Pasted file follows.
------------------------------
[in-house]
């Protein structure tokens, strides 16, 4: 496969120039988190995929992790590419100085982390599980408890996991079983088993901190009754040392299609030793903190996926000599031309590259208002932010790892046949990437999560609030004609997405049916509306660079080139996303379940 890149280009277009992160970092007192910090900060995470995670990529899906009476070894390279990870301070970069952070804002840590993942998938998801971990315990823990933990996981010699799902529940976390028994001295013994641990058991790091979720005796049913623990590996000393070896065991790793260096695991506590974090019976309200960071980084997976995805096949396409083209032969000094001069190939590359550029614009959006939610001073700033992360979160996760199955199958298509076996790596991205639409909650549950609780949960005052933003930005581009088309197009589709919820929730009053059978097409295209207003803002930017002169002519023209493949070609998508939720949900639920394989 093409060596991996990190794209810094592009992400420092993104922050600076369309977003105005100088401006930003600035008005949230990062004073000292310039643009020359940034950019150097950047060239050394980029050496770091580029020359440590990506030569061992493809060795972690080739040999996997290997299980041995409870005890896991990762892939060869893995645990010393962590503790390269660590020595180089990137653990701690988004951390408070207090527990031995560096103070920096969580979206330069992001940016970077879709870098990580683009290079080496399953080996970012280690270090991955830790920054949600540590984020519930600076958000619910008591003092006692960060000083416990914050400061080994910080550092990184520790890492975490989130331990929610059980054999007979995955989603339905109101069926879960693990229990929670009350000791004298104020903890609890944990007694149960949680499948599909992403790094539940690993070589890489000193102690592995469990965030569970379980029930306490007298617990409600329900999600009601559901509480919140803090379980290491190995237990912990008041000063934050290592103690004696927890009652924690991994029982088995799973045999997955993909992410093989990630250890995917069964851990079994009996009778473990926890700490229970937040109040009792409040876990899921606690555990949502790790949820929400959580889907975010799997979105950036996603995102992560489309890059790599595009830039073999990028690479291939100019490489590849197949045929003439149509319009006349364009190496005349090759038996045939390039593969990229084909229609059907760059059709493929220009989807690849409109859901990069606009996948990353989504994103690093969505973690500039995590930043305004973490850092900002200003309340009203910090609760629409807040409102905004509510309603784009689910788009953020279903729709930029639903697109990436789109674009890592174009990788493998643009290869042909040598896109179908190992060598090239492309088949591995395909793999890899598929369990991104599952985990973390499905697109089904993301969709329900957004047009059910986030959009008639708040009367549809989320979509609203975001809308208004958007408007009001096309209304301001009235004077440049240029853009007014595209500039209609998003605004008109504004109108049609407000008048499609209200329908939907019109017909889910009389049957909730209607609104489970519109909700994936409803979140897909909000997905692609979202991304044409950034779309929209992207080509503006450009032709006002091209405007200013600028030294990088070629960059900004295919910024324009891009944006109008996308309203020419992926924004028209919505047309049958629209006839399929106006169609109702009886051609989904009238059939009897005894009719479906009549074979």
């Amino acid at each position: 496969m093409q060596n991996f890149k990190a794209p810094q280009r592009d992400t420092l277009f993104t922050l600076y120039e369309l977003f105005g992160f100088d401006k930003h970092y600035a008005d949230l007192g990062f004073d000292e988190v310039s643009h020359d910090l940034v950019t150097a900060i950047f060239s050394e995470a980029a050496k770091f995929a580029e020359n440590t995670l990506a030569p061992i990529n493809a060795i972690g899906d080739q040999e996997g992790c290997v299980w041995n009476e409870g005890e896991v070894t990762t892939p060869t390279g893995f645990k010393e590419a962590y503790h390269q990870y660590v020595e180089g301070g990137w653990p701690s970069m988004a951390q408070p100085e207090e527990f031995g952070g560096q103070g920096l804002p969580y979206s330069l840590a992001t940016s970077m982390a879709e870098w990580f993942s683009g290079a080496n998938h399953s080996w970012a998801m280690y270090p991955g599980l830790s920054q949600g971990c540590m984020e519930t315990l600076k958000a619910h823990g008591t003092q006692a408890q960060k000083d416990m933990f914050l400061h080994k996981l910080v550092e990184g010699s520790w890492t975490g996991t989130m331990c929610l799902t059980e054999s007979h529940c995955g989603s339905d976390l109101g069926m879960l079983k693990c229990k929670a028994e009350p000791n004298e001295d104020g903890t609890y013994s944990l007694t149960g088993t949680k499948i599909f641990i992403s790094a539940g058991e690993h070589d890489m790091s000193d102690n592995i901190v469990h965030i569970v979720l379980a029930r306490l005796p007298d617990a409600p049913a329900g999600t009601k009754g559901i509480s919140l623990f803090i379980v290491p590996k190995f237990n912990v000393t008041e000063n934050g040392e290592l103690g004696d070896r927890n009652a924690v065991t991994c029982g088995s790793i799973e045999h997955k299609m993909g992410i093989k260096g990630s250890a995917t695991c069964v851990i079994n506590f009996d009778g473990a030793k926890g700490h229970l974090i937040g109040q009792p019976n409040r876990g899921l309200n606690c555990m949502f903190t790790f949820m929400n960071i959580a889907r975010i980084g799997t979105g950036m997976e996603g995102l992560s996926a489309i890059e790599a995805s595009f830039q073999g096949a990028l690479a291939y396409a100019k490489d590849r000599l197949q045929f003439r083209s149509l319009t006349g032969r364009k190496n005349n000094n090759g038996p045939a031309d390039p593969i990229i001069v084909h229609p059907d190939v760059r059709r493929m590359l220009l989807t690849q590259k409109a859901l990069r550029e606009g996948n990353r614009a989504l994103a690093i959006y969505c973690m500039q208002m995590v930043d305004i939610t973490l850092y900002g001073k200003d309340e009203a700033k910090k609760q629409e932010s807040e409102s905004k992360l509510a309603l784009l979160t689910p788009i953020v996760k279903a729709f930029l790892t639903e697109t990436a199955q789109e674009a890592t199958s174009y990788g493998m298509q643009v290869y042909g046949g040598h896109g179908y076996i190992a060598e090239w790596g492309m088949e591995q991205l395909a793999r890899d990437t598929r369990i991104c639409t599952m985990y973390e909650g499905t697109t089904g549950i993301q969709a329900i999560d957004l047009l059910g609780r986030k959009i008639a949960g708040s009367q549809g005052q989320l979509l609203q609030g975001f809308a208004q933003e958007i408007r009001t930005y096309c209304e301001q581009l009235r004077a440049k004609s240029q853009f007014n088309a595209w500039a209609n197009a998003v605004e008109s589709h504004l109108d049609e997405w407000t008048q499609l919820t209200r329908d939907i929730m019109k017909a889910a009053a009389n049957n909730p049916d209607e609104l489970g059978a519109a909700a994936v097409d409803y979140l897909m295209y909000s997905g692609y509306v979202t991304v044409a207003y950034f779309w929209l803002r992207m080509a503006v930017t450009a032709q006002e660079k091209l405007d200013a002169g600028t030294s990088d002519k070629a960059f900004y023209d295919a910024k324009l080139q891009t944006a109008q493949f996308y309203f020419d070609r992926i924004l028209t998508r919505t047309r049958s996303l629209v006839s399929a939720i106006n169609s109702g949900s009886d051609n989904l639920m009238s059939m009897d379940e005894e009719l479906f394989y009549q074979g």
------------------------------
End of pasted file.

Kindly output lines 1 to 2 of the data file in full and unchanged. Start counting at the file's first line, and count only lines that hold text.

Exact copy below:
[in-house]
């Protein structure tokens, strides 16, 4: 496969120039988190995929992790590419100085982390599980408890996991079983088993901190009754040392299609030793903190996926000599031309590259208002932010790892046949990437999560609030004609997405049916509306660079080139996303379940 890149280009277009992160970092007192910090900060995470995670990529899906009476070894390279990870301070970069952070804002840590993942998938998801971990315990823990933990996981010699799902529940976390028994001295013994641990058991790091979720005796049913623990590996000393070896065991790793260096695991506590974090019976309200960071980084997976995805096949396409083209032969000094001069190939590359550029614009959006939610001073700033992360979160996760199955199958298509076996790596991205639409909650549950609780949960005052933003930005581009088309197009589709919820929730009053059978097409295209207003803002930017002169002519023209493949070609998508939720949900639920394989 093409060596991996990190794209810094592009992400420092993104922050600076369309977003105005100088401006930003600035008005949230990062004073000292310039643009020359940034950019150097950047060239050394980029050496770091580029020359440590990506030569061992493809060795972690080739040999996997290997299980041995409870005890896991990762892939060869893995645990010393962590503790390269660590020595180089990137653990701690988004951390408070207090527990031995560096103070920096969580979206330069992001940016970077879709870098990580683009290079080496399953080996970012280690270090991955830790920054949600540590984020519930600076958000619910008591003092006692960060000083416990914050400061080994910080550092990184520790890492975490989130331990929610059980054999007979995955989603339905109101069926879960693990229990929670009350000791004298104020903890609890944990007694149960949680499948599909992403790094539940690993070589890489000193102690592995469990965030569970379980029930306490007298617990409600329900999600009601559901509480919140803090379980290491190995237990912990008041000063934050290592103690004696927890009652924690991994029982088995799973045999997955993909992410093989990630250890995917069964851990079994009996009778473990926890700490229970937040109040009792409040876990899921606690555990949502790790949820929400959580889907975010799997979105950036996603995102992560489309890059790599595009830039073999990028690479291939100019490489590849197949045929003439149509319009006349364009190496005349090759038996045939390039593969990229084909229609059907760059059709493929220009989807690849409109859901990069606009996948990353989504994103690093969505973690500039995590930043305004973490850092900002200003309340009203910090609760629409807040409102905004509510309603784009689910788009953020279903729709930029639903697109990436789109674009890592174009990788493998643009290869042909040598896109179908190992060598090239492309088949591995395909793999890899598929369990991104599952985990973390499905697109089904993301969709329900957004047009059910986030959009008639708040009367549809989320979509609203975001809308208004958007408007009001096309209304301001009235004077440049240029853009007014595209500039209609998003605004008109504004109108049609407000008048499609209200329908939907019109017909889910009389049957909730209607609104489970519109909700994936409803979140897909909000997905692609979202991304044409950034779309929209992207080509503006450009032709006002091209405007200013600028030294990088070629960059900004295919910024324009891009944006109008996308309203020419992926924004028209919505047309049958629209006839399929106006169609109702009886051609989904009238059939009897005894009719479906009549074979």